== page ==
2015-09-18 / Front Page

Local students score big on standardized testing

By Duke Harrington Staff Writer

With the format of Maine’s annual testing of public school students being a one-and-done affair, it’s hard to make much of the results. Still, one thing is clear, RSU 21 students performed much better than their peers statewide.

In test results released by the Maine Department of Education Thursday, Sept. 10, fewer than half of all students in Maine (48 percent) met or exceeded grade-level literacy standards on the test, designed by the Smarter Balance Assessment Consortium (SBAC), a multi-state group that designs automated testing of the national Common Core curriculum.

Meanwhile, only 36 percent of Maine students met the Common Core standards in math. Results in science, which still use the Maine Education Assessment test, were better, with 61 percent of all students making the grade.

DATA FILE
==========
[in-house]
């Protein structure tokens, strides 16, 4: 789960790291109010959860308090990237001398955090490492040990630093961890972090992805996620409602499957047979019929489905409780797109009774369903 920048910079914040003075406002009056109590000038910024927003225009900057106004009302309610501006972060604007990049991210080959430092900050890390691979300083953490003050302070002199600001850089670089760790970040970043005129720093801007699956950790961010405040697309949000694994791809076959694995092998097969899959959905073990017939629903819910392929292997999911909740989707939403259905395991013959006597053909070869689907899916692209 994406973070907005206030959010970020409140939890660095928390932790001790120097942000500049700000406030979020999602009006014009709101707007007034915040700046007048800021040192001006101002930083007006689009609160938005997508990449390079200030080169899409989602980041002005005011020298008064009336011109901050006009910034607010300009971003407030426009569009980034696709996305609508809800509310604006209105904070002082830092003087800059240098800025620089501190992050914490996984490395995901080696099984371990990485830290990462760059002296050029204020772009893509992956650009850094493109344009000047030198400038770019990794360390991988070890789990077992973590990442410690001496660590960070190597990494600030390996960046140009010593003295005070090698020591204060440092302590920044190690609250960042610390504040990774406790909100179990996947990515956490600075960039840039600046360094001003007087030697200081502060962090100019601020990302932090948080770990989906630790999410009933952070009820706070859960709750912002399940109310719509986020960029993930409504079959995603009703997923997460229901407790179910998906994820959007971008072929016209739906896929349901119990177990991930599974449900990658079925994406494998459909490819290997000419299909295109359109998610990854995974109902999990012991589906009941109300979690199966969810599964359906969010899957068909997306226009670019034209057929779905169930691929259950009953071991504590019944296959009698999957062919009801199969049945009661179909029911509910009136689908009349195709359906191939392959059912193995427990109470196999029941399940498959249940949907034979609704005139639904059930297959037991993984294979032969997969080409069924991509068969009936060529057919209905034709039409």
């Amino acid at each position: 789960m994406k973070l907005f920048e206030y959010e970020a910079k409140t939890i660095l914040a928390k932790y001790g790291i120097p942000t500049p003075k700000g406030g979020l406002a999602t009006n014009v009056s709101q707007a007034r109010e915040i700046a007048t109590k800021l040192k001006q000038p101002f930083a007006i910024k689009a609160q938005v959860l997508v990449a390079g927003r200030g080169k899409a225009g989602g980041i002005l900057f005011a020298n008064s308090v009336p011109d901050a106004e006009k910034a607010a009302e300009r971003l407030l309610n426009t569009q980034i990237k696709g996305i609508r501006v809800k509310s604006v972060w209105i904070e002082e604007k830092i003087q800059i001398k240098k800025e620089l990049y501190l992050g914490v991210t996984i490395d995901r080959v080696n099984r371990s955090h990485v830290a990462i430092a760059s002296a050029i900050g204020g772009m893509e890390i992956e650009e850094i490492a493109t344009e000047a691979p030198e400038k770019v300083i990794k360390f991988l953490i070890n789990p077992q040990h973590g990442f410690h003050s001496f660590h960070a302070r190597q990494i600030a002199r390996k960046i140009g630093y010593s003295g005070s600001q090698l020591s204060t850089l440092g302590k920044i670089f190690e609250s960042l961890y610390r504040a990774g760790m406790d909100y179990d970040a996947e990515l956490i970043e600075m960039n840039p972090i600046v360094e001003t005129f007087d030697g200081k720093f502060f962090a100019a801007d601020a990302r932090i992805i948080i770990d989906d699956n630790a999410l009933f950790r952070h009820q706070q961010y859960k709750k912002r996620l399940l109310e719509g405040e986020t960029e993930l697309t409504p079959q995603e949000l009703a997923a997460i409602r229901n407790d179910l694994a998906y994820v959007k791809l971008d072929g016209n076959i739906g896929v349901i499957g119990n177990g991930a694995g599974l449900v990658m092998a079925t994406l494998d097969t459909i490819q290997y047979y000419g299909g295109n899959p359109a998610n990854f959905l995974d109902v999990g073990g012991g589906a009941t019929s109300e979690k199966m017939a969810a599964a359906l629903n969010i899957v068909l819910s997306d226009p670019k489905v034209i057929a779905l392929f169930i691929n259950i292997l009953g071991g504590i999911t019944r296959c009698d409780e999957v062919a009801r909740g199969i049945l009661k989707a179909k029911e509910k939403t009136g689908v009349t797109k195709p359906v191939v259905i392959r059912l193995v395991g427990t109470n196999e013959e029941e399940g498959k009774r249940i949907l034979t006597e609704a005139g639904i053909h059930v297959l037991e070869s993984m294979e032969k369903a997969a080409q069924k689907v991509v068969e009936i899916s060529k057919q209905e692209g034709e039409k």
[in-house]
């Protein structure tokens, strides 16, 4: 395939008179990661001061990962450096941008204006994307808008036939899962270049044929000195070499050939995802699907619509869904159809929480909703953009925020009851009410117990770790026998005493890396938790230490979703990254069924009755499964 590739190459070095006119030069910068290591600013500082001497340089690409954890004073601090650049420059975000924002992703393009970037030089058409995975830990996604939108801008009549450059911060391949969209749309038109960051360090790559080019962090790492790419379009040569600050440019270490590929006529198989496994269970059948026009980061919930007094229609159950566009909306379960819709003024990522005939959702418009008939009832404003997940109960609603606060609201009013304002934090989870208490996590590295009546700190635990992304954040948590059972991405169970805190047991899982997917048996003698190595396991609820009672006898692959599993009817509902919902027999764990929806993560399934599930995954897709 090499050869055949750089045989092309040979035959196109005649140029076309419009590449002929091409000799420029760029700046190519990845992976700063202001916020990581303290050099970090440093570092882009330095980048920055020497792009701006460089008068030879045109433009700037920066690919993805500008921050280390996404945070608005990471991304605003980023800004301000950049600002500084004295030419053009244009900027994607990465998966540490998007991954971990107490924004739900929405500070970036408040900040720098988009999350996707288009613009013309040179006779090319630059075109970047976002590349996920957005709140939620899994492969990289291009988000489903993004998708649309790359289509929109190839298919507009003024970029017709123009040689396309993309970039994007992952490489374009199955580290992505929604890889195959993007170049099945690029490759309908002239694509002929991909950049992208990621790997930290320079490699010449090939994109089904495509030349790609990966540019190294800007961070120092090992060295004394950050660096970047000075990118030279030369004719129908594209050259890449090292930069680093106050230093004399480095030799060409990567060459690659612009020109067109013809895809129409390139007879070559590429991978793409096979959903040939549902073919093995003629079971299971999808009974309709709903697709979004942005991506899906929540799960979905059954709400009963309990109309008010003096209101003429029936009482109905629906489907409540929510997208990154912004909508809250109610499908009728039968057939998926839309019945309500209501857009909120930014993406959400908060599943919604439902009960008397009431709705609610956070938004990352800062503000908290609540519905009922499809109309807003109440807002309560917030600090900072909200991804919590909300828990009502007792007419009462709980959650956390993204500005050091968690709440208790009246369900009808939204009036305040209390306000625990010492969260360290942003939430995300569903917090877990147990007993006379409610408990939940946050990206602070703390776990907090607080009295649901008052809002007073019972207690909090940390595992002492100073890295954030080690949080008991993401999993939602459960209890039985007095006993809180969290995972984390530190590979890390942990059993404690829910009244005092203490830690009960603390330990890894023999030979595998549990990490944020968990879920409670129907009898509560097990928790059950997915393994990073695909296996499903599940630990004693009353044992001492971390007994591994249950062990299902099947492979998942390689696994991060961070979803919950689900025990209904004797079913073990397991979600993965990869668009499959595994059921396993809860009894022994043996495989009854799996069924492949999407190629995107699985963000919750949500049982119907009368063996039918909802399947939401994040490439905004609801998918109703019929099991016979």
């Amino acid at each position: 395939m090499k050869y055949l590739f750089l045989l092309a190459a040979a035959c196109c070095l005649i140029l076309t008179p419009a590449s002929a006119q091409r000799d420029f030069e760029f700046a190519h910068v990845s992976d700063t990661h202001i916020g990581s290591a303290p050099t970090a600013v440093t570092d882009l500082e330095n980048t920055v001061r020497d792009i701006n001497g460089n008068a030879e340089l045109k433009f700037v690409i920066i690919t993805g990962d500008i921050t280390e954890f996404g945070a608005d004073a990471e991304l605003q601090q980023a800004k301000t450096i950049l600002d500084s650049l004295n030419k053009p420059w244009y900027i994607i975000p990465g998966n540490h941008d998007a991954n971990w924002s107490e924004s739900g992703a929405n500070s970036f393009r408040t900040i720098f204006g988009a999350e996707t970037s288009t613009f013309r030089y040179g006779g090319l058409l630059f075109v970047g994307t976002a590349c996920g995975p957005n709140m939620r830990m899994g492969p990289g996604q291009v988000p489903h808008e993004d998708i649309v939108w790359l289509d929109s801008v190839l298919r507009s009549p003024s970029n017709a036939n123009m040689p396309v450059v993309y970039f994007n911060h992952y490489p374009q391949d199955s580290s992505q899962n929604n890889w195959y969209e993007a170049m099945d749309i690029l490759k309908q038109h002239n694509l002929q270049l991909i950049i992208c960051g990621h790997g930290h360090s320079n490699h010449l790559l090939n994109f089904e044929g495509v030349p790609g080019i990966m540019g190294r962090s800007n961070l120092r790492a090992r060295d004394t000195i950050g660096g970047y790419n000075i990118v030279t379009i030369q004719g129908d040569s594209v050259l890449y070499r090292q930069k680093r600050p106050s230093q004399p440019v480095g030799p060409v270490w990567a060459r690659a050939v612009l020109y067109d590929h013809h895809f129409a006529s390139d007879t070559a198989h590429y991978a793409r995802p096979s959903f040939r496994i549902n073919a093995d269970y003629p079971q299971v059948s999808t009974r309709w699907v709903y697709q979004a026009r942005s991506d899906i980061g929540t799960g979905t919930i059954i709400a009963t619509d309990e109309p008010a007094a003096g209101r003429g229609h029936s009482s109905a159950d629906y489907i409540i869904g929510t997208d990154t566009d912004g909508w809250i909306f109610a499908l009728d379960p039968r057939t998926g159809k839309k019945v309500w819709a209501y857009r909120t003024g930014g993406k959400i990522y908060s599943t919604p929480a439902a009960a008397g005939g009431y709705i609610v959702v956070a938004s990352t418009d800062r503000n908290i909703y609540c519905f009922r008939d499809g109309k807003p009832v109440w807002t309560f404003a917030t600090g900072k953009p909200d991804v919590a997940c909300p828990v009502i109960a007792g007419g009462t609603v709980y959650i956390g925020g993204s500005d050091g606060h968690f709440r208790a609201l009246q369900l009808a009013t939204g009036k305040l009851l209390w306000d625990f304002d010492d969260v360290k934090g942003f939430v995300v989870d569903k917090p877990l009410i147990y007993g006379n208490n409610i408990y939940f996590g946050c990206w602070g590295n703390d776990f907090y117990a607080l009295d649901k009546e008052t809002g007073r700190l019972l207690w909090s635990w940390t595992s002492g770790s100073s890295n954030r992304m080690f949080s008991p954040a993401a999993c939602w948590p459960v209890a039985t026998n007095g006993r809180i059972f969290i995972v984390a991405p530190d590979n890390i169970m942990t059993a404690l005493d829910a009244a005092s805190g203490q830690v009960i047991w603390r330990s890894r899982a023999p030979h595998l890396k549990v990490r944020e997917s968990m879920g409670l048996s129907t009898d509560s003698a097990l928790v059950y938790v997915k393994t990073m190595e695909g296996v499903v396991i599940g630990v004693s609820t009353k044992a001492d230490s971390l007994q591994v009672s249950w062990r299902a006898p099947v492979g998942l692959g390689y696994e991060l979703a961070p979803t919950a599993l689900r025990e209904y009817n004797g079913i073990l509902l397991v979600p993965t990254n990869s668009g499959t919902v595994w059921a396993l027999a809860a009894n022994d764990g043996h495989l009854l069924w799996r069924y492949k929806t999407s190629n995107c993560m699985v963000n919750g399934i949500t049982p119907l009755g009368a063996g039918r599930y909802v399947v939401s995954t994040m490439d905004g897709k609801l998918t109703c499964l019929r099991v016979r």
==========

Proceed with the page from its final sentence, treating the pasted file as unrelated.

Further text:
Meanwhile, in RSU 21, results in literacy ranged from 61.7 percent proficient at Kennebunk High School, to 82.1 percent meeting or exceeding standards at the Sea Road School. Results were lower in math, ranging from 29.7 percent proficient at KHS (the only area where local results dipped below the statewide average) to 75.8 percent profi- ciency at Kennebunkport Consolidated School.

The MEA test in science is only administered in grades 5, 8, and 11, as opposed to the SBAC, given to Grades 3-8 and 11. On that test, results varied from the low at KHS, where 55.7 percent of 11th-graders met or exceeded standards, to the high posted at the Middle School of the Kennebunks, where 86 percent of eighth-graders proved they had what it takes to meet the testing goals.

“We are quite pleased with our SBAC and MEA results overall,” Superintendent Katie Hawes said Monday via email. “Since this was a new test both in format and in content, all districts in Maine were unsure what to expect for results. Our administrative team discussed a goal to be at least 10 percent above the state average. We far surpassed that in all but one area.”

Hawes pointed out that while KHS juniors did underperform the statewide average of all grades in math, they when counting only 11th-graders. Meanwhile, the Sea Road School posted the second-highest literacy score of all 595 elementary schools tested in Maine.